9.We asked the Department about the risk rating it had assigned to the financial sustainability of local authorities. The Department told us that it “would never expect something like this to be less than amber.” It acknowledged that some councils are very worried about what comes after 2019-20. However, it told us that the risk rating for the sector in the future would be dependent on the next Spending Review. In our previous report, we concluded that the Department was overly reliant on the next Spending Review to address the financial challenges being faced by local authorities. We cautioned that if the Department was not able to secure sufficient funding for local authorities from the Spending Review, alternative means of ensuring that local authorities remain financial sustainable would be needed. The Department promised to write to us about the steps it was taking, in addition to those that relate to levels of central funding, to help the sector meet future funding and demand challenges. In its subsequent letter, the Department outlined three categories of work it was undertaking. Firstly, work on future initiatives (business rates reform and the fair funding review) where we have already criticised the lack of clarity and the Department’s lack of a long-term plan for local government finance. Secondly, efficiency initiatives (such as a £7.5m Local Digital Fund) that are potentially worthwhile but not of a scale that matches the challenges facing local government. Thirdly, systematic engagement between the Department and five other departments, initially focused on the Spending Review but to be maintained afterwards. While noting these changes, consideration of more ambitious and fundamental reforms might nonetheless be necessary to ensure the future of local government as a living, breathing organism that serves the public.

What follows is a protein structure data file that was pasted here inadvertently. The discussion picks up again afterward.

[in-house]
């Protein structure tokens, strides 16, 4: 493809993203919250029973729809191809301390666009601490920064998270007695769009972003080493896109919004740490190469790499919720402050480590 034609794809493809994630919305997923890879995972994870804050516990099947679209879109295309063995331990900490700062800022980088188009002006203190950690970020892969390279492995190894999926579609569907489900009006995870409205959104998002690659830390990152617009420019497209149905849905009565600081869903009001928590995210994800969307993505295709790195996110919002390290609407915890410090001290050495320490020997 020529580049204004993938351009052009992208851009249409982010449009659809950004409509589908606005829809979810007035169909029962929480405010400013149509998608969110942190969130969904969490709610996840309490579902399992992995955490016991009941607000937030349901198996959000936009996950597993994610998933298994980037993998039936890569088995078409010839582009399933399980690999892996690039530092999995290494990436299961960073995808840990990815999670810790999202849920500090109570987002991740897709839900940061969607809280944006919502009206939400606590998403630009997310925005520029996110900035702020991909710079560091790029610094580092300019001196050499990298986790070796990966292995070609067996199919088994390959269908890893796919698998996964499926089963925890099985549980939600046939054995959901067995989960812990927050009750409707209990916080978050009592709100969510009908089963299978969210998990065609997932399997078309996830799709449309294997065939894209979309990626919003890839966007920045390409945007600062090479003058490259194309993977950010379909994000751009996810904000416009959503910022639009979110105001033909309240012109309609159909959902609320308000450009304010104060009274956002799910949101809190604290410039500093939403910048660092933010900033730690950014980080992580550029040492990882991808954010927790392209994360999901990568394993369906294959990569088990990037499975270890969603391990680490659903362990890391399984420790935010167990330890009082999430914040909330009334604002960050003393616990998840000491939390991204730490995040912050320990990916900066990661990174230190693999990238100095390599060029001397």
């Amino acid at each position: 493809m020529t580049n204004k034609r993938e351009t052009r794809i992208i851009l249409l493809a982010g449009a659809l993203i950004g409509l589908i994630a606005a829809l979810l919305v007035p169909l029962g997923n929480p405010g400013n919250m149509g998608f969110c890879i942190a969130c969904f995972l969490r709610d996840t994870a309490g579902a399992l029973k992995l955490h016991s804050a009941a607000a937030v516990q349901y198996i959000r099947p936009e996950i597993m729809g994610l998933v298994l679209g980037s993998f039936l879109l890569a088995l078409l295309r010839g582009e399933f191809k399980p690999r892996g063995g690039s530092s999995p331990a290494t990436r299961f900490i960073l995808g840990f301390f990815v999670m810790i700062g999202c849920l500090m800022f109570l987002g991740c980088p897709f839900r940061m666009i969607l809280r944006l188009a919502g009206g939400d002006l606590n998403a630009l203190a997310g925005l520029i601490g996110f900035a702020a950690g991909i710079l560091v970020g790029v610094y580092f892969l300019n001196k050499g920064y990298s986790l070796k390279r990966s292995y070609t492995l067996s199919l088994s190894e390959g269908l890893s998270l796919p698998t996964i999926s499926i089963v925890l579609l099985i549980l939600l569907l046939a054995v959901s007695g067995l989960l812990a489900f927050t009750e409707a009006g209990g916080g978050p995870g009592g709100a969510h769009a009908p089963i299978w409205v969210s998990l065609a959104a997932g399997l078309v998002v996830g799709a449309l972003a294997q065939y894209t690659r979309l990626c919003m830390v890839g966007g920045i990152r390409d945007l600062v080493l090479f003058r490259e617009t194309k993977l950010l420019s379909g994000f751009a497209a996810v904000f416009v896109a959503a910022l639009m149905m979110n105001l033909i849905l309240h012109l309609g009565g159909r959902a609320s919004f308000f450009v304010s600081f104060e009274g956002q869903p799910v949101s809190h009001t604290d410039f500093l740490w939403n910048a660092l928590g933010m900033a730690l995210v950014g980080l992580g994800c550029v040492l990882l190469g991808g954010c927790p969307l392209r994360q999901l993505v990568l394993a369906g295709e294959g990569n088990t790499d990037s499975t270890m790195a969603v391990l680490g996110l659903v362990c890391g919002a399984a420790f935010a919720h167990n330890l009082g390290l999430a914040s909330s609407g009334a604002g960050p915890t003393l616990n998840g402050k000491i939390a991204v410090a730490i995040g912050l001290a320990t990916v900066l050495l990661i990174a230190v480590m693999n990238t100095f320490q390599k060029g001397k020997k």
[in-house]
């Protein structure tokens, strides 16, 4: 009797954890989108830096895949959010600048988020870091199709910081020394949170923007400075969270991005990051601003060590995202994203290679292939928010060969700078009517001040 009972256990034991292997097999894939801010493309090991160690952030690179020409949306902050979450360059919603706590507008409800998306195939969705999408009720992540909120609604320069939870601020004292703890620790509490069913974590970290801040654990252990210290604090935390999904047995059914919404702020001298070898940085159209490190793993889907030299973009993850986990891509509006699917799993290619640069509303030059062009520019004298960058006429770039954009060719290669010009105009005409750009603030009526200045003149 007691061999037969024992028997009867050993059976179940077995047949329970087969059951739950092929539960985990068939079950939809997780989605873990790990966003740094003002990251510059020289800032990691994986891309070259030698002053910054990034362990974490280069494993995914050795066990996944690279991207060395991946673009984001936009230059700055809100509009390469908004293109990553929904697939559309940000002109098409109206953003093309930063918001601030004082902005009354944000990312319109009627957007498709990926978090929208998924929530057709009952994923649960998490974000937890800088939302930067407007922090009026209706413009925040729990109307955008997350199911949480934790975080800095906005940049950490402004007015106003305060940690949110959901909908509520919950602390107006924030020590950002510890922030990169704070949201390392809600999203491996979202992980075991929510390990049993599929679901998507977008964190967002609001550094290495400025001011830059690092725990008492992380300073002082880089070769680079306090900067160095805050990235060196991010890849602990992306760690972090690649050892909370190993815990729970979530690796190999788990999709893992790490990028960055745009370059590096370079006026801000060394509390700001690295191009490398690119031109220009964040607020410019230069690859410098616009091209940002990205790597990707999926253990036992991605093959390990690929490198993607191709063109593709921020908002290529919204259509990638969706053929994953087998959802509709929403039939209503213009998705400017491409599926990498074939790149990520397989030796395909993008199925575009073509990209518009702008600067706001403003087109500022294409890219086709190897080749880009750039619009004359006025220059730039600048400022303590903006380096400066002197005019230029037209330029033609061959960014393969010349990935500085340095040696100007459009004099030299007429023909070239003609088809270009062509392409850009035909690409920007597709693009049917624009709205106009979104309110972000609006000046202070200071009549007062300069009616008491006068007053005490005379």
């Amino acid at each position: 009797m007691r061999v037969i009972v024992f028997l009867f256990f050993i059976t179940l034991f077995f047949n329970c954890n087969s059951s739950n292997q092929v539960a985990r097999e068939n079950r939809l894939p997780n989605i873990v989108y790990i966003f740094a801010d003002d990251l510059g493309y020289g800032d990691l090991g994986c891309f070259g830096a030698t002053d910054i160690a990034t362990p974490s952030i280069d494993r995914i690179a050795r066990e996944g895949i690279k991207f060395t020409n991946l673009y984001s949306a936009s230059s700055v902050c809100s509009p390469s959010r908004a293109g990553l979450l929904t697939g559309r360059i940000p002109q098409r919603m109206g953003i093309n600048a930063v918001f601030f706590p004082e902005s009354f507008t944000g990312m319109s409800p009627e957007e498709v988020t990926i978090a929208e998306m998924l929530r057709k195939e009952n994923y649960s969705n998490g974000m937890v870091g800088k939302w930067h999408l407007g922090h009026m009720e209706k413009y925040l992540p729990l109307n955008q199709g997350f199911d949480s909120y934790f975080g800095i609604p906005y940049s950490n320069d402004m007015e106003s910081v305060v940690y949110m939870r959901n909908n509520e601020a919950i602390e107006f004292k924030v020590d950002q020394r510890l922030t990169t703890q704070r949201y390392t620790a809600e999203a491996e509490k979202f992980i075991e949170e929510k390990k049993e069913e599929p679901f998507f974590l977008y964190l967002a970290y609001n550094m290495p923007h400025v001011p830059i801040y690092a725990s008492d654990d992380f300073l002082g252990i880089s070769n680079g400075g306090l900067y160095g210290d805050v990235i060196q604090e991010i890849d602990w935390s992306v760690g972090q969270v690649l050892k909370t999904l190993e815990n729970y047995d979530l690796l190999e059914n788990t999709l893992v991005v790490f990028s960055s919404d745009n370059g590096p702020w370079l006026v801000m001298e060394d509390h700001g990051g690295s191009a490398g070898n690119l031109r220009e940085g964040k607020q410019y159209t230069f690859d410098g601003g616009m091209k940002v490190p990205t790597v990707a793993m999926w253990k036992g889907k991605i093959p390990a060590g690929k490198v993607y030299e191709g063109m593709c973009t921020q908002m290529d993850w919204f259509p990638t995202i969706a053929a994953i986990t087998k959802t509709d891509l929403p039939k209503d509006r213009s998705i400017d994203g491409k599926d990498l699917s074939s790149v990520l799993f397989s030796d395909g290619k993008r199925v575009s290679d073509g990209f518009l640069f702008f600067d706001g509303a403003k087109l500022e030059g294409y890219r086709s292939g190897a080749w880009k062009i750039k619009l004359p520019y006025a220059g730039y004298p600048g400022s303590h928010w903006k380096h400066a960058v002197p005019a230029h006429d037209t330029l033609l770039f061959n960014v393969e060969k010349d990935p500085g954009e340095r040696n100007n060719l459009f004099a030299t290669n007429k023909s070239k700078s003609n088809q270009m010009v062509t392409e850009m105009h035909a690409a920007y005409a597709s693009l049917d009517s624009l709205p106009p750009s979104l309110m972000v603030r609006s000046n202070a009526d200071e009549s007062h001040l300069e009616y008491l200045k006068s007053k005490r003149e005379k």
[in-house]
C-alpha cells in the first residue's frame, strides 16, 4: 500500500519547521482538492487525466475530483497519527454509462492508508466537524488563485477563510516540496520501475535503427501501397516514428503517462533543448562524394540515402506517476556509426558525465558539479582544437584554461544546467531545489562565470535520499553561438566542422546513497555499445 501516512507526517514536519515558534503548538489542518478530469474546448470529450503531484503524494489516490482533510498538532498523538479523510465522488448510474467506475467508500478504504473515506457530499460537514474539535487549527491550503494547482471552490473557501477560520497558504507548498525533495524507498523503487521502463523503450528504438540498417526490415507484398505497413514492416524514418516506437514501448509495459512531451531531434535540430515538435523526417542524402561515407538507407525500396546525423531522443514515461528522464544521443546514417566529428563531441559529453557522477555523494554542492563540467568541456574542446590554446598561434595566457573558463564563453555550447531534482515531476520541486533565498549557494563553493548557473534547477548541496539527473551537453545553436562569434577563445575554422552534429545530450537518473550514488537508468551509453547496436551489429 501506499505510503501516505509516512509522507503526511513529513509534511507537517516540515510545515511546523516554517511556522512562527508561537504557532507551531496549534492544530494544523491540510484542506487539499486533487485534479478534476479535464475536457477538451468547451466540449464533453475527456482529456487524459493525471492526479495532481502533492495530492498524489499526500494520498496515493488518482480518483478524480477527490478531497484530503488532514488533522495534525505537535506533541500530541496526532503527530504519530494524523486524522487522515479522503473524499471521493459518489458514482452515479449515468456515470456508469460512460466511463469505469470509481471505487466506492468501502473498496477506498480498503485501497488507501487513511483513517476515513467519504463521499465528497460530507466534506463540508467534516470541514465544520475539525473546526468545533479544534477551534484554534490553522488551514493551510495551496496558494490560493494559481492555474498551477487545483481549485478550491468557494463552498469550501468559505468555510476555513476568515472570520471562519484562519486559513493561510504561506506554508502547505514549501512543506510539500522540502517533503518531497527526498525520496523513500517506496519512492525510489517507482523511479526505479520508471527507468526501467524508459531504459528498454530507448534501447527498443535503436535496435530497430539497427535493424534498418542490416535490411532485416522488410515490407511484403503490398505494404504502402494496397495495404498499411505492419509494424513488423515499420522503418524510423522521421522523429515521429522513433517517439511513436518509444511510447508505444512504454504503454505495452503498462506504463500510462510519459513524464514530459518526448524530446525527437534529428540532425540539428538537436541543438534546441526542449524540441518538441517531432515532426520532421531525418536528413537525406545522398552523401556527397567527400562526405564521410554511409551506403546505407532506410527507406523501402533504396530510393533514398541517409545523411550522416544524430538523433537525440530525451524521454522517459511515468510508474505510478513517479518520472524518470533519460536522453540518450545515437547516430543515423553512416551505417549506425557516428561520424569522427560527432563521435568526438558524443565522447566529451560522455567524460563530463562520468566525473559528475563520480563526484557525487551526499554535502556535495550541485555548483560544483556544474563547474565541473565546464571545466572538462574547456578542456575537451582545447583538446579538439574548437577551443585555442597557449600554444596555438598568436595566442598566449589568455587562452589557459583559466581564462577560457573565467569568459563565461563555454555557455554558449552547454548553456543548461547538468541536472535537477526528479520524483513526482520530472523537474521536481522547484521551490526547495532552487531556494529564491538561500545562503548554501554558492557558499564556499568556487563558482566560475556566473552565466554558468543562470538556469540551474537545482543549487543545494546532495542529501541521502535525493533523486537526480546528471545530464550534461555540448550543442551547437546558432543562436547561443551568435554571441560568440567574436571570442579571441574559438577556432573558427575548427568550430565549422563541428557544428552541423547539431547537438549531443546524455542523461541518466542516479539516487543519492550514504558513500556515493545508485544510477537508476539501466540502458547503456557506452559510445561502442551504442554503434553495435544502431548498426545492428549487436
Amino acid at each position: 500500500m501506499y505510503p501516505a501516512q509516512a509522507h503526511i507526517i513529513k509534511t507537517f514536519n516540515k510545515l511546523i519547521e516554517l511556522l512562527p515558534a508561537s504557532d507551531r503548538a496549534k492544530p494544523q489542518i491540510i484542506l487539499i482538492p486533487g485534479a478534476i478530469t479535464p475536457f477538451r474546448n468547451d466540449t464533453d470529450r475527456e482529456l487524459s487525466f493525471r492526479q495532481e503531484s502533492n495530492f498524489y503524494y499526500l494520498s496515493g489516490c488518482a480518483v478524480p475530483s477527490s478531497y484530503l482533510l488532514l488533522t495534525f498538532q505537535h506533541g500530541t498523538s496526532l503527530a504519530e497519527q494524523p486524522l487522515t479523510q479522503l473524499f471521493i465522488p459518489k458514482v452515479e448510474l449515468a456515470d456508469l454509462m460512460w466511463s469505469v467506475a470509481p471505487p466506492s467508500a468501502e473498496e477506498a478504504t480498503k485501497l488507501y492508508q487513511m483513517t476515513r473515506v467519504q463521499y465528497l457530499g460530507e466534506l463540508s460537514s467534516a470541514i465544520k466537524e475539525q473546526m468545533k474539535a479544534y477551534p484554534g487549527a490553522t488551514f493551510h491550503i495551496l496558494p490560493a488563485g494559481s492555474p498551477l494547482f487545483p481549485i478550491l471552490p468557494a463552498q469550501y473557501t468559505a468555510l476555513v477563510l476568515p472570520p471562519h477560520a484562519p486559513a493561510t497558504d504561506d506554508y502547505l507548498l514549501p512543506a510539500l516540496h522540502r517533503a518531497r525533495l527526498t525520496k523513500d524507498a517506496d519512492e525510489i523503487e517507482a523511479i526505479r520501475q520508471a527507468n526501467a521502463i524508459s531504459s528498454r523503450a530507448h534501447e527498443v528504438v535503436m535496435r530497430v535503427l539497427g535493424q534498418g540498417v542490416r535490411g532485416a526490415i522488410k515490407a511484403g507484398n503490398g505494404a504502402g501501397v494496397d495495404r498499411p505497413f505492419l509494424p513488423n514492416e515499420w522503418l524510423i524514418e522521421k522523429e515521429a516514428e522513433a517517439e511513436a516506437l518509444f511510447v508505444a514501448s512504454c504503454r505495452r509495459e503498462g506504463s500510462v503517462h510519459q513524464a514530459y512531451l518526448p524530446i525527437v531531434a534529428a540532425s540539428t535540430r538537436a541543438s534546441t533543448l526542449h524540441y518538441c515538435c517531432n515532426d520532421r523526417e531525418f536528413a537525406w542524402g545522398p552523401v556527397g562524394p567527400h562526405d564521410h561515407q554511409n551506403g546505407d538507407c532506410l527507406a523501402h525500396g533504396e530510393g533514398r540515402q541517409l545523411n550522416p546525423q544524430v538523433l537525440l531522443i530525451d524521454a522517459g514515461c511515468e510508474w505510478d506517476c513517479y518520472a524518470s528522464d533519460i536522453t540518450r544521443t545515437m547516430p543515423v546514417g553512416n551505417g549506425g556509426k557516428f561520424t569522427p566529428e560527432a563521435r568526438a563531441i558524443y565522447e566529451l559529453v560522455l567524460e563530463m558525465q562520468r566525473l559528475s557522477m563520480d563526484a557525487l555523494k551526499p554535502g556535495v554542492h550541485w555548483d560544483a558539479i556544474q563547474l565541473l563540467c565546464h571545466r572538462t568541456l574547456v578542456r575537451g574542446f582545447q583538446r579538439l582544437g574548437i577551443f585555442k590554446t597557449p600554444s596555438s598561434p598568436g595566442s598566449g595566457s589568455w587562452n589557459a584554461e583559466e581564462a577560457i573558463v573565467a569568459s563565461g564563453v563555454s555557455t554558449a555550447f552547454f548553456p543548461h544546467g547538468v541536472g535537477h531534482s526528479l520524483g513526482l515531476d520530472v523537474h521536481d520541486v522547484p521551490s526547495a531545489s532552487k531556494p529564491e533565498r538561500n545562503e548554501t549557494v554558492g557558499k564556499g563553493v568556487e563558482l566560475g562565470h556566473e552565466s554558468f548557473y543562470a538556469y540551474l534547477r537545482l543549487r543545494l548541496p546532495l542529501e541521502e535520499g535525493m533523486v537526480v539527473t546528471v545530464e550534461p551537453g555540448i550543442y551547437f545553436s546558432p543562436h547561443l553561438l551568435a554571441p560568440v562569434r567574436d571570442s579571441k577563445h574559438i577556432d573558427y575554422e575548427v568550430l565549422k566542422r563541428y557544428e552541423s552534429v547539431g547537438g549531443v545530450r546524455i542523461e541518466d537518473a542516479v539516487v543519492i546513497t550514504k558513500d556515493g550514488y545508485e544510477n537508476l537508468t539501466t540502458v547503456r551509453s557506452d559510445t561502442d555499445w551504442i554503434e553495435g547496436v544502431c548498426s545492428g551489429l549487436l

10.When we examined the financial sustainability of local authorities in July 2018, we concluded that the Department did not have a consistent and transparent method to assess financial risk in local authorities. We found that the Department used a range of data and information to assess sustainability in the local authority sector, but that it did not share its methodology with the sector or publish the outputs of its work, meaning there was no shared definition of what financial sustainability means in practice in the local authority sector. In response to our report, the Department committed to publishing more information about projections for demand and spending six months after the conclusion of the next Spending Review, but it did not agree to work with the sector to reach and publish a shared definition of financial sustainability. When we questioned the Department about the current position of the sector, it mentioned recent short-term funding increases and told us that the sector is financially sustainable. It made the same point in June 2018, following one set of short-term funding increases but before the most recent set of increases.